In the early hours of October 9, Nigerian judges woke to learn that a number of their colleagues, from the Supreme Court to the High Court, had been arrested on suspicion of having engaged in various acts of corruption. The arrests were made by the State Security Service (SSS), a security agency created in 1986 and charged with:

"the prevention and detection within Nigeria of any crime against the internal security of Nigeria; the protection and preservation of all non-military classified matters concerning the internal security of Nigeria; and such other responsibilities affecting internal security within Nigeria as the National Assembly or the President, as the case may be, may deem necessary."

Some of the arrests involved a certain degree of drama. The Abuja residences of two Supreme Court justices and that of a judge of the Federal High Court were surrounded by SSS personnel and, according to media reports, at least one of the houses visited turned out to be that of a judge who was not under investigation. The front door of the Federal High Court judge's residence was taken off its hinges, following his refusal to allow SSS personnel to enter. In the Rivers State capital, Port Harcourt, the efforts of the SSS to arrest a Federal High Court judge were thwarted by the intervention of the governor of Rivers State and police officers sent out by the commissioner of police (a federal employee) in that state. There has been speculation as to why the chief executive officer of a state should be so concerned by efforts to arrest a member of the federal judiciary.

At the end of the exercise, seven judges were in the custody of the SSS. Two were justices of the Supreme Court, one was from the Court of Appeal, one was from the Federal High Court and three were from state high courts. By the following evening, all seven had reportedly been released on bail. The Federal High Court judge whose arrest was thwarted in Port Harcourt has reportedly indicated that he no longer wishes to serve as a judge and his whereabouts remain unclear.

The reaction of the Nigerian Bar Association was immediate. The NBA's president condemned the action as a "Gestapo-style operation" and demanded that the SSS release the judges, whom he described as having been abducted, immediately and unconditionally. The chief justice of Nigeria, who is due to retire in a few weeks, described the occurrence as saddening and deeply regrettable, distressing and unfortunate, when announcing that the National Judicial Council would hold an emergency meeting to discuss the development.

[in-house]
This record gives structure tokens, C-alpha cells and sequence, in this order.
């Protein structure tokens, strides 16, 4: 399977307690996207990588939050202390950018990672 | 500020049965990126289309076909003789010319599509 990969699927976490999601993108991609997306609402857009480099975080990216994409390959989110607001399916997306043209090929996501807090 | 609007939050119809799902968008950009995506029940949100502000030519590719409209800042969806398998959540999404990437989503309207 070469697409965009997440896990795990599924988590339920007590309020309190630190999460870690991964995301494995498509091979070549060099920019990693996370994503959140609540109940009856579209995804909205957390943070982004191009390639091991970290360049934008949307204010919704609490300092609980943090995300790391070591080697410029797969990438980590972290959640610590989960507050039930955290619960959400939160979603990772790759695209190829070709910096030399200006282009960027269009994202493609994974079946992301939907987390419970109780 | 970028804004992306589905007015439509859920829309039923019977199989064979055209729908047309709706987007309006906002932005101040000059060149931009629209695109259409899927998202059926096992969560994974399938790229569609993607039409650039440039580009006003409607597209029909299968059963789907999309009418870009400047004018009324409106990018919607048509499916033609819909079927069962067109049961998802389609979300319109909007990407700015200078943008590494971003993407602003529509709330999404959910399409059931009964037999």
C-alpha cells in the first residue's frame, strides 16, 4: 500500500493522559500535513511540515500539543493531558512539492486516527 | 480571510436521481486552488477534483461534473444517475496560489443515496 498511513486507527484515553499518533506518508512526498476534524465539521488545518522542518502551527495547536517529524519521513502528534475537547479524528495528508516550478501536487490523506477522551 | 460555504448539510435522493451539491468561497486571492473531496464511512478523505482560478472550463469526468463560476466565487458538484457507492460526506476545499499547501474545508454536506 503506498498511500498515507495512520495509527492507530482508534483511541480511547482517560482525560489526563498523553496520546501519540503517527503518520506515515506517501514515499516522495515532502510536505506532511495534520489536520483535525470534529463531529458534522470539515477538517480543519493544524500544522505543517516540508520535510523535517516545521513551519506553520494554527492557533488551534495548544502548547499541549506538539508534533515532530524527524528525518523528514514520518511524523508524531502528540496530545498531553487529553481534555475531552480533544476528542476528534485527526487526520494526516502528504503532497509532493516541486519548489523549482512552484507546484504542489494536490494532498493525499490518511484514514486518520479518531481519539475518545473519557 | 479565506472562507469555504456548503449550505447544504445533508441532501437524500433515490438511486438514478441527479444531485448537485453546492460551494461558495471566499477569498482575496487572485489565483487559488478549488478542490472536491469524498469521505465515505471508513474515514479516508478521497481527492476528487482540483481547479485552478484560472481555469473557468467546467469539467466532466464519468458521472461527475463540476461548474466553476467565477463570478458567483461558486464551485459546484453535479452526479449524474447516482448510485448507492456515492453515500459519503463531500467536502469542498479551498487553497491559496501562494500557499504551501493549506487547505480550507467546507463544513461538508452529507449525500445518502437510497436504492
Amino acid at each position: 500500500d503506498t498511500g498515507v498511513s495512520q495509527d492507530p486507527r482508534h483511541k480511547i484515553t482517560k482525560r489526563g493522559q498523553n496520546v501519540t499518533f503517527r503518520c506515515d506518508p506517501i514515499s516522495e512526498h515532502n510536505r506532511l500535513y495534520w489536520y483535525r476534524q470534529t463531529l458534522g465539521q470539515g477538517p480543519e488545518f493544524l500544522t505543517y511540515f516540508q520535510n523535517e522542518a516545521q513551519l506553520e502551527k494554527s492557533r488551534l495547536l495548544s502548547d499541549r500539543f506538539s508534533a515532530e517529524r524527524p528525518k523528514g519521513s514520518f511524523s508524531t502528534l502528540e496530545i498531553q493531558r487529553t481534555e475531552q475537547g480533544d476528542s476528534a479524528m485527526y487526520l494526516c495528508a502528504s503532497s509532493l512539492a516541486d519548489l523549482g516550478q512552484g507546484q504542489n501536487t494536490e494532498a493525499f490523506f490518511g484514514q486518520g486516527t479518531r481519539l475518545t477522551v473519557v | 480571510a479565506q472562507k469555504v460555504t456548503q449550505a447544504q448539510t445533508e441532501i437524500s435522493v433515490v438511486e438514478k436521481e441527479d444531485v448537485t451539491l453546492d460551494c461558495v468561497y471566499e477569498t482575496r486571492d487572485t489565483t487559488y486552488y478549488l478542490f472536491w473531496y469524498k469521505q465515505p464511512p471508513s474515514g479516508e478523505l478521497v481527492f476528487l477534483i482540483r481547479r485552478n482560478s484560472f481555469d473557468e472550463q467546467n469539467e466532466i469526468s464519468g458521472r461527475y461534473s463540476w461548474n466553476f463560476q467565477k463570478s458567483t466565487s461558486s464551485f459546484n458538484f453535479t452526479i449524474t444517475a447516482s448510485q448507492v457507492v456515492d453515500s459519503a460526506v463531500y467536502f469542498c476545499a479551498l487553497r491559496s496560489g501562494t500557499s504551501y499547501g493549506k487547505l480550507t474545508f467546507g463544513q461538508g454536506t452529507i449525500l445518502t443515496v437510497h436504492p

The SSS issued a statement in which it sought to justify its actions, stating that as a result of the arrests and subsequent searches of premises, it had recovered the equivalent of more than $800,000 in cash, in various currencies, from the seven judges it took into custody. The SSS alleged that the arrested judges were involved in corruption and that, when one considers that the judges earn on average less than $5,000 a month, the sums alleged to have been recovered are staggering. Worse still, the judge who escaped arrest allegedly did so with about $2 million in cash. Unattributed reports in the media suggested that this sum was paid to the judge by the governor who facilitated his escape, which would perhaps explain the governor's concerns. Information provided to the media also indicated that the SSS had been trying to get the National Judicial Council (NJC) to cooperate with it in its investigations into the judiciary, but had been effectively rebuffed by the NJC, which is chaired by the chief justice of Nigeria. The SSS suggested that it had no choice other than to take the action that it did. The NJC on its part denied that the SSS had sought its cooperation.

Observers of the Nigerian judiciary will not be greatly surprised by these allegations. The corruption that the Goodluck Jonathan government has been accused of also includes allegations of serious judicial misconduct, some of which were being addressed and punished by the NJC. However, rather than taking strong action against the few judges who faced disciplinary action, the most common sanctions tended to be compulsory retirement, which left them with an honorary title and pensions, rather than dismissal and criminal prosecution. President Muhammadu Buhari was elected on a mandate that included a promise to act against corruption, wherever it was to be found – the judiciary included.